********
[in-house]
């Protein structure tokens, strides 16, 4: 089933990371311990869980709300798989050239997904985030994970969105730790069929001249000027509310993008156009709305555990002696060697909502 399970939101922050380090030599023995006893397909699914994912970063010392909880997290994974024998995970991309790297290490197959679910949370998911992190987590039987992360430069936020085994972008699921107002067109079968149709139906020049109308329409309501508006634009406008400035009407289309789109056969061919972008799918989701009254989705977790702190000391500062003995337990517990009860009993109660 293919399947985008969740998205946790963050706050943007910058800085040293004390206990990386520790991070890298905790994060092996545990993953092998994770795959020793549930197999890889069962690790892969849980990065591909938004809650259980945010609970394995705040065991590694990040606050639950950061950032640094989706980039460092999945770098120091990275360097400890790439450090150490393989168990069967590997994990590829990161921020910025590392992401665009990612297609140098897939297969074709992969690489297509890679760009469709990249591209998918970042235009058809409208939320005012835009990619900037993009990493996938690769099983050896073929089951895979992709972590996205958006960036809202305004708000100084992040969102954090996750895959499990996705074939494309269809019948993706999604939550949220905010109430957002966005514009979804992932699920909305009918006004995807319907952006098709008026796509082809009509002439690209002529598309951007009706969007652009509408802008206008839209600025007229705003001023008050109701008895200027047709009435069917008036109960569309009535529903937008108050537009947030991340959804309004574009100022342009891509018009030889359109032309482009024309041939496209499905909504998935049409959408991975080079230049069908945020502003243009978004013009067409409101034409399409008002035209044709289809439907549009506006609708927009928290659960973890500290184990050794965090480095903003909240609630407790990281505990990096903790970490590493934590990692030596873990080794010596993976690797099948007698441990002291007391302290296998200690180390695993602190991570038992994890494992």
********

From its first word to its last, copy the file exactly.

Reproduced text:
[in-house]
């Protein structure tokens, strides 16, 4: 089933990371311990869980709300798989050239997904985030994970969105730790069929001249000027509310993008156009709305555990002696060697909502 399970939101922050380090030599023995006893397909699914994912970063010392909880997290994974024998995970991309790297290490197959679910949370998911992190987590039987992360430069936020085994972008699921107002067109079968149709139906020049109308329409309501508006634009406008400035009407289309789109056969061919972008799918989701009254989705977790702190000391500062003995337990517990009860009993109660 293919399947985008969740998205946790963050706050943007910058800085040293004390206990990386520790991070890298905790994060092996545990993953092998994770795959020793549930197999890889069962690790892969849980990065591909938004809650259980945010609970394995705040065991590694990040606050639950950061950032640094989706980039460092999945770098120091990275360097400890790439450090150490393989168990069967590997994990590829990161921020910025590392992401665009990612297609140098897939297969074709992969690489297509890679760009469709990249591209998918970042235009058809409208939320005012835009990619900037993009990493996938690769099983050896073929089951895979992709972590996205958006960036809202305004708000100084992040969102954090996750895959499990996705074939494309269809019948993706999604939550949220905010109430957002966005514009979804992932699920909305009918006004995807319907952006098709008026796509082809009509002439690209002529598309951007009706969007652009509408802008206008839209600025007229705003001023008050109701008895200027047709009435069917008036109960569309009535529903937008108050537009947030991340959804309004574009100022342009891509018009030889359109032309482009024309041939496209499905909504998935049409959408991975080079230049069908945020502003243009978004013009067409409101034409399409008002035209044709289809439907549009506006609708927009928290659960973890500290184990050794965090480095903003909240609630407790990281505990990096903790970490590493934590990692030596873990080794010596993976690797099948007698441990002291007391302290296998200690180390695993602190991570038992994890494992």